According to the same survey, 60% of Europeans are against capital punishment, while 38% are in favour. Support for abolition is most widespread in the south (80% of the Spanish population and 72% of Italians declare themselves opposed to the death penalty), while the British are divided on the issue (49% against and 48% in favour).
I was under the impression there was almost unanimous opposition, but apparently not. Maybe the UK will even bring it back some day!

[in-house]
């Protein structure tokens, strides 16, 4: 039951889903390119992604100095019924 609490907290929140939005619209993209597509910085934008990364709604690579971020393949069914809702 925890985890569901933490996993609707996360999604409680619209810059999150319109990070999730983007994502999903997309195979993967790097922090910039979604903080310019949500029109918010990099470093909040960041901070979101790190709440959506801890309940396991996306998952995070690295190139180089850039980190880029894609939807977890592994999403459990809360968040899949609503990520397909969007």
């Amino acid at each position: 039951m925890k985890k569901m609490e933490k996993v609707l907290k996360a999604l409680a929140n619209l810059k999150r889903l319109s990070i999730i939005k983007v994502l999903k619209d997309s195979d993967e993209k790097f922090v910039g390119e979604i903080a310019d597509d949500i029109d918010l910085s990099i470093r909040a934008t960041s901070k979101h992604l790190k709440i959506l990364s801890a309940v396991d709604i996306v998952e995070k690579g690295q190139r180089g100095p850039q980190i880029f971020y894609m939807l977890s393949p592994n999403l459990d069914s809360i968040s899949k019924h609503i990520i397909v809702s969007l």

I've never understood why opposition to the death penalty is as strong as it is, especially to the mere idea of it. I can understand the criticism of the implementation, which seems unfair in any many ways. But I often hear people say they oppose the "state" killing people under any circumstances. Presumably, though, they do not have a problem with a police officer killing someone who is trying to murder them. Thus, it can't really be an opposition to all state killing. So what's wrong with killing someone who has killed in a way that indicates a likelihood to kill again?